Nevada’s biggest utility, NV Energy, quietly took a big step this week that could help repower the Western grid with affordable renewables. In a letter to the California Independent System Operator (CAISO), NV Energy stated its intent to seek approval from the Nevada PUC to join the CAISO’s Energy Imbalance Market (EIM). The EIM will allow
NV Energy unveiled its new NVision Plan last week, a policy initiative that proposes shutting down coal plants and investing in new renewable energy and natural gas generation. On the surface, that sounds great – shuttering coal plants, reducing carbon emissions, increasing investment in renewable energy and creating jobs. All good things, right?
What does solar cost? Pricing on utility contracts is often opaque–and there are some good reasons for this (e.g. to promote competition). An exception to this is in Nevada, where there are legal requirements to reveal contracts. Our friends at Evolution Markets recently sent out an email that culled some publicly available data.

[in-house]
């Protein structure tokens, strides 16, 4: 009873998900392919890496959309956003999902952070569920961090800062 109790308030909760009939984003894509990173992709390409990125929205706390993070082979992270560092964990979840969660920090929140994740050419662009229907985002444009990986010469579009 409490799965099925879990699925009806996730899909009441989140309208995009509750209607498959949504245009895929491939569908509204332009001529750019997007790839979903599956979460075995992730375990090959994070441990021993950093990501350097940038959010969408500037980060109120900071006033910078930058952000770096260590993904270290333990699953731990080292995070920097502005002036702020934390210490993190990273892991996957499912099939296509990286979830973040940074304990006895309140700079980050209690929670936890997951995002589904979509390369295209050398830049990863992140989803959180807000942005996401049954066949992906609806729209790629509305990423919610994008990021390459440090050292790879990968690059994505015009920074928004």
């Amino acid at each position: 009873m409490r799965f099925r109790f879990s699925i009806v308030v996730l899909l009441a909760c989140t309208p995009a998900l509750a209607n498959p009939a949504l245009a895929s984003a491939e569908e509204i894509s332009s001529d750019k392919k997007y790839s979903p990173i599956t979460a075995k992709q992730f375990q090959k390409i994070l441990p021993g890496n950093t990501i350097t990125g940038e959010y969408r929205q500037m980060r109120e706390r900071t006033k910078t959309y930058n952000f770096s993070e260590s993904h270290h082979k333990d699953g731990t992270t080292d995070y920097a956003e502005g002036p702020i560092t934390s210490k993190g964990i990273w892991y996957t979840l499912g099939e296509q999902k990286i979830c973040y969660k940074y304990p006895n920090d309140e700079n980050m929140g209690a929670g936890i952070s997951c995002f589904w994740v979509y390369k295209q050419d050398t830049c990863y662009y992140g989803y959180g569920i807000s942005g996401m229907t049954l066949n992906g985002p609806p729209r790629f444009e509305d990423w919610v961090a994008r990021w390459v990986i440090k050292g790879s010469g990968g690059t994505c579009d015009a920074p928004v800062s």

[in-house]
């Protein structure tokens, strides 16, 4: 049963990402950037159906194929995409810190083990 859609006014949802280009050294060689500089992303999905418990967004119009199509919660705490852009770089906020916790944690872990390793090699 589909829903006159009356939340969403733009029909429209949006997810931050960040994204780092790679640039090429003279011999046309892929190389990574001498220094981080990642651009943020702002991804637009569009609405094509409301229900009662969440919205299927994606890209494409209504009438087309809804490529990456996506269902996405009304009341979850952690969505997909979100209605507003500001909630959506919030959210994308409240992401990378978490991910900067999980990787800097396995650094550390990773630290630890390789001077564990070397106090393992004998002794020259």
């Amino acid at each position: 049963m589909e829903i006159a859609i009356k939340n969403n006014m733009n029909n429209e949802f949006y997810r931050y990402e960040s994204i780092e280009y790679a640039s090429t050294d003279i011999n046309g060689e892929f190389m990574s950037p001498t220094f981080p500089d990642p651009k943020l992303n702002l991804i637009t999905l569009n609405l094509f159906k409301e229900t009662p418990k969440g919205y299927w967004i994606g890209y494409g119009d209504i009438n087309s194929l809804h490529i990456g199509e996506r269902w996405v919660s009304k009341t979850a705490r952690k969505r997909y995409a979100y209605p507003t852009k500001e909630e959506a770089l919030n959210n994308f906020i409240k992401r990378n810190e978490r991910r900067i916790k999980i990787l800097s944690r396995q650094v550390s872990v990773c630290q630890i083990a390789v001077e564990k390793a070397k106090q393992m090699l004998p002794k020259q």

Ormat Technologies, Inc. announced this week that it has signed a 20-year power purchase agreement (PPA) with NV Energy, Inc. for the purchase 30 megawatts (MW) from the McGinness Hills Geothermal project, which is currently under construction.
The PPA is subject to various approvals including the approval of the Public Utilities Commission of Nevada and is projected to come on line in 2012.
When completed, the McGinness Hills project will increase the total output supplied from Ormat to NV Energy, Inc. to approximately 135 MWs, helping NV Energy to meet its renewable energy requirement. Nevada’s renewable portfolio standard legislation requires 15 percent of all electricity generated in the state to be derived from new renewable energy sources by the end of 2012.